What Do Credit Rating Scores Tell Us?

Late payments, a small gap between your limit and the current balance of your credit card, and disputes with companies that end up with outstanding debts can all affect your credit rating score. If you are planning on getting a loan, or a mortgage, or any kind of credit in your life, it is worth not only knowing what your correct credit rating score is, but also actively working to try and improve it.

Why Should I Check My Credit Rating Report?

It has been speculated that up to 70% of credit reports have errors, which means that a number of these also have inaccurate rating scores. It is possible to obtain free copies of your credit reports from the three nationwide companies in order to check if there are any errors.

How Do I Fix Inaccuracies?

If there are inaccuracies in the report about collections, late payments, charge-offs, or debts that aren’t yours, it is definitely worth correcting these mistakes. This can be done by writing to the creditor themselves and asking for a letter proving that an error has been made, and then submitting this to the credit bureau in question. If credit limits are lower than they actually are, say for example, if your credit card has a limit of $5 000, and the balance is sitting at $1 000, these numbers translate to a better credit rating score than if your limit has been inaccurately reported as $1 000. In the second scenario it makes it seem as though your credit card is constantly at it’s maximum, which is not ideal, and lowers your credit rating score.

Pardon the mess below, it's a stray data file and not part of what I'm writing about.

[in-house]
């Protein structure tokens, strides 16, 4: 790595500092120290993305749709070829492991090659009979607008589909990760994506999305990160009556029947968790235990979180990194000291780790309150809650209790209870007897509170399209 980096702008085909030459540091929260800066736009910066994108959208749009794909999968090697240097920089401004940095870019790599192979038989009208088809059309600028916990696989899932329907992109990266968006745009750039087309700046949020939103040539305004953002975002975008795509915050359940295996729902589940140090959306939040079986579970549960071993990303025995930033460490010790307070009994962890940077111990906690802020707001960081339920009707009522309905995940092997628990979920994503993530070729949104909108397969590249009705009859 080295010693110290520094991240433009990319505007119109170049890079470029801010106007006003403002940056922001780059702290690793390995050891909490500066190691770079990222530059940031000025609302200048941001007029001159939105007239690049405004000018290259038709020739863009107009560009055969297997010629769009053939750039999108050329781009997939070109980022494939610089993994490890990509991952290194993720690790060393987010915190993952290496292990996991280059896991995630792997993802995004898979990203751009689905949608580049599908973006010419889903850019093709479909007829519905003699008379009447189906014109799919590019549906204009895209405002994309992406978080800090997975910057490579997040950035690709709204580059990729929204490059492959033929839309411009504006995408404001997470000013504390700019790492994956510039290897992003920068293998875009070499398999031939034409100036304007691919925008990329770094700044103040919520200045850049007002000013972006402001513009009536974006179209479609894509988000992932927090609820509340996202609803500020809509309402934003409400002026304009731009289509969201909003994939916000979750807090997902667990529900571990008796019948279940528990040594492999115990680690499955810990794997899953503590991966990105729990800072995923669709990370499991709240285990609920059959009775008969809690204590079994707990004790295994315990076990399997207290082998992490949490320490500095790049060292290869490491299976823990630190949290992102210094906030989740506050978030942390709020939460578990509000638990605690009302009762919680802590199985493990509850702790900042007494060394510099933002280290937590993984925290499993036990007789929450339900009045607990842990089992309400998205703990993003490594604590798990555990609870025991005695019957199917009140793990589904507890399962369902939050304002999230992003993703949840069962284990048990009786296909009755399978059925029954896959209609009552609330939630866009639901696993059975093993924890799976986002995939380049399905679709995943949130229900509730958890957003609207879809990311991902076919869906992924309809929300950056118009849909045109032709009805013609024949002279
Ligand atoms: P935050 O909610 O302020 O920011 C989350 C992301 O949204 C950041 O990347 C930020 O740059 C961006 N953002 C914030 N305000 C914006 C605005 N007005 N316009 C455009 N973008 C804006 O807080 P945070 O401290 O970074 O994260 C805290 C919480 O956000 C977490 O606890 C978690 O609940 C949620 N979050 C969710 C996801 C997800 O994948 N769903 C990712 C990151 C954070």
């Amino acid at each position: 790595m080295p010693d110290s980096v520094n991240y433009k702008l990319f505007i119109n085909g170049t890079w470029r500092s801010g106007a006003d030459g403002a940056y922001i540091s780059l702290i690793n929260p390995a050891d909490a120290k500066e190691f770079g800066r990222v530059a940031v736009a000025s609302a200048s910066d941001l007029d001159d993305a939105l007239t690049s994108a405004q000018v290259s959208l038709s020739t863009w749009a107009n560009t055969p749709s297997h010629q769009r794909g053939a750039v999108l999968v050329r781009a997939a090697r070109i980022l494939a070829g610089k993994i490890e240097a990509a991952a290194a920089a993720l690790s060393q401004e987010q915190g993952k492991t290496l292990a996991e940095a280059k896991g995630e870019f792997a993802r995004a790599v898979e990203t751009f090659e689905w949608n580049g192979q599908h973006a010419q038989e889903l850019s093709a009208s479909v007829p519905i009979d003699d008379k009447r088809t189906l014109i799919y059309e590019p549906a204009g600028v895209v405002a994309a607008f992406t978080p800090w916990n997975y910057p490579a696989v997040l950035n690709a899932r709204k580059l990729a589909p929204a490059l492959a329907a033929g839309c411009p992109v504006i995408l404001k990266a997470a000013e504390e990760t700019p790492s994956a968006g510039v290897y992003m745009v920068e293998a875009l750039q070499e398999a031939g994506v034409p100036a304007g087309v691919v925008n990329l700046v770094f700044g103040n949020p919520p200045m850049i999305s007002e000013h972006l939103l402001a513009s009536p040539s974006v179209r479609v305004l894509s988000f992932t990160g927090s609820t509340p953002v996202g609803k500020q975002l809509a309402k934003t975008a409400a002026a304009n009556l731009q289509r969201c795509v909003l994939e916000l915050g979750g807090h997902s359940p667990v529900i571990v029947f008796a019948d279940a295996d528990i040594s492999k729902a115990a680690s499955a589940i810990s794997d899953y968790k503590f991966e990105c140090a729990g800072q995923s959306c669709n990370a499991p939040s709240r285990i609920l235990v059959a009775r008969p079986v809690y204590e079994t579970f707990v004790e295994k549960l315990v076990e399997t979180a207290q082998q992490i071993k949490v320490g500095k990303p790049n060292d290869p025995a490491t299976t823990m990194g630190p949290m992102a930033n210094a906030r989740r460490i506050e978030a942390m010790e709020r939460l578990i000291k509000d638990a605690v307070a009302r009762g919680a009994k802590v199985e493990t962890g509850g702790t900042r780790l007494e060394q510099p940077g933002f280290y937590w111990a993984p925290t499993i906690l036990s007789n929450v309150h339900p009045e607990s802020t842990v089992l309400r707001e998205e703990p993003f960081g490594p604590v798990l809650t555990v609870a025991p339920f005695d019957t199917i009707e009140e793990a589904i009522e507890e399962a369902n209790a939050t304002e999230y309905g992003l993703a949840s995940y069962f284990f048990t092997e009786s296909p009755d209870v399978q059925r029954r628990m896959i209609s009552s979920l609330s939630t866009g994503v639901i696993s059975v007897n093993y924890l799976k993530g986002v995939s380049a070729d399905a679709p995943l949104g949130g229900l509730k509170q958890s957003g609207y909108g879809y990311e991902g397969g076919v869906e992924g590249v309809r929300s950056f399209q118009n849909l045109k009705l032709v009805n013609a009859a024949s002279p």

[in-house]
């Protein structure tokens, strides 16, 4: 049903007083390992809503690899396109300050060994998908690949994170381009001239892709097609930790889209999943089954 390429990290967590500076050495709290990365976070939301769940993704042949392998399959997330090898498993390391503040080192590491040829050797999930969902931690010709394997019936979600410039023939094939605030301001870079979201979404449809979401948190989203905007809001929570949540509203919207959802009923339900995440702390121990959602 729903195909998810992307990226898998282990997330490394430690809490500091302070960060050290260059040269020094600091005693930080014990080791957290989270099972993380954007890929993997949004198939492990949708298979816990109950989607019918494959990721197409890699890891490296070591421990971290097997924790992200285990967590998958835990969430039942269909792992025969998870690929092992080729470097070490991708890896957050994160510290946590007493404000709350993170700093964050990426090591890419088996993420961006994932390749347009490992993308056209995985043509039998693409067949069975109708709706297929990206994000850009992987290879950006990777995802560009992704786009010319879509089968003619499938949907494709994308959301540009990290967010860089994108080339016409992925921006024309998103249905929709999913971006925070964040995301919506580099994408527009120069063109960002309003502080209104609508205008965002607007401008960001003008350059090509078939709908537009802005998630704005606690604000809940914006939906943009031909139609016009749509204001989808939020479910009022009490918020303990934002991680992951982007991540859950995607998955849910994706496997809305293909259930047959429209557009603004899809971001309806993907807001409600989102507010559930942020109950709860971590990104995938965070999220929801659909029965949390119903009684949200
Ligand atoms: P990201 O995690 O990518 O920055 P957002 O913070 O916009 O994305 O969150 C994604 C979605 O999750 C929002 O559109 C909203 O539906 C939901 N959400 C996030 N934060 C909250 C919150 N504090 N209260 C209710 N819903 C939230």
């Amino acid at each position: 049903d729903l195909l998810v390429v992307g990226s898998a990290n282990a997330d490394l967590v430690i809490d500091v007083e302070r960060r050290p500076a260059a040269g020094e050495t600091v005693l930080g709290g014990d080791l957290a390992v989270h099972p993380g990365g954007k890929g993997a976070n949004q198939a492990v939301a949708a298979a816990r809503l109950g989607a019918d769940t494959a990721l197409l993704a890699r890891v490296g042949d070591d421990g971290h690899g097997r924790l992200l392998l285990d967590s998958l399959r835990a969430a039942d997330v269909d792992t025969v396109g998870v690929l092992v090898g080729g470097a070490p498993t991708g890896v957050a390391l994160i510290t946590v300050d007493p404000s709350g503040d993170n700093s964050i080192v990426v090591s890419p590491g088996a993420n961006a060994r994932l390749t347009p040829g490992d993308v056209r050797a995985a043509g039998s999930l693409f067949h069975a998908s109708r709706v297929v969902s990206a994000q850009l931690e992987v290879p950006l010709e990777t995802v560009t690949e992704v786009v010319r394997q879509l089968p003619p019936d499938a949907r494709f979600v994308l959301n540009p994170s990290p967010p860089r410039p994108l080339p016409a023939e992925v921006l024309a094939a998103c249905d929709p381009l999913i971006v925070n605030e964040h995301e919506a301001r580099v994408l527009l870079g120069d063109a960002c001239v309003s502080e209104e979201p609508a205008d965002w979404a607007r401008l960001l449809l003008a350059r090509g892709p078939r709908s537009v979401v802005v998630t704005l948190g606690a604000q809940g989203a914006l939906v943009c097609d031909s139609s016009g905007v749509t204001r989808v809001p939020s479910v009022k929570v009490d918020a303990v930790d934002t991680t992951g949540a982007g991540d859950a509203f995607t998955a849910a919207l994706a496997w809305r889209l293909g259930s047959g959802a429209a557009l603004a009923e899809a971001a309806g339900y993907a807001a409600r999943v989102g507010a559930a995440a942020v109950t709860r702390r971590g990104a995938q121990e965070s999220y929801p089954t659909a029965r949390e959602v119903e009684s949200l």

If there are any items that are over seven years old are on your credit report, they can be removed, as they should have automatically been taken off. If you have at some point been made bankrupt, then individual debts relating to that bankruptcy should be removed or they can lead to a lower score.

There are various other mistakes that you may find when looking at your credit report, such as an incorrect spelling of your name, incorrect address, or an old employer that is listed as your current employer. These won’t directly affect your credit rating score, but are worth correcting.

Clearing up old debt and making sure that you make minimum monthly payments of credit cards, and making payments of debts by the due date every month is the best way of maintaining a high credit rating score.

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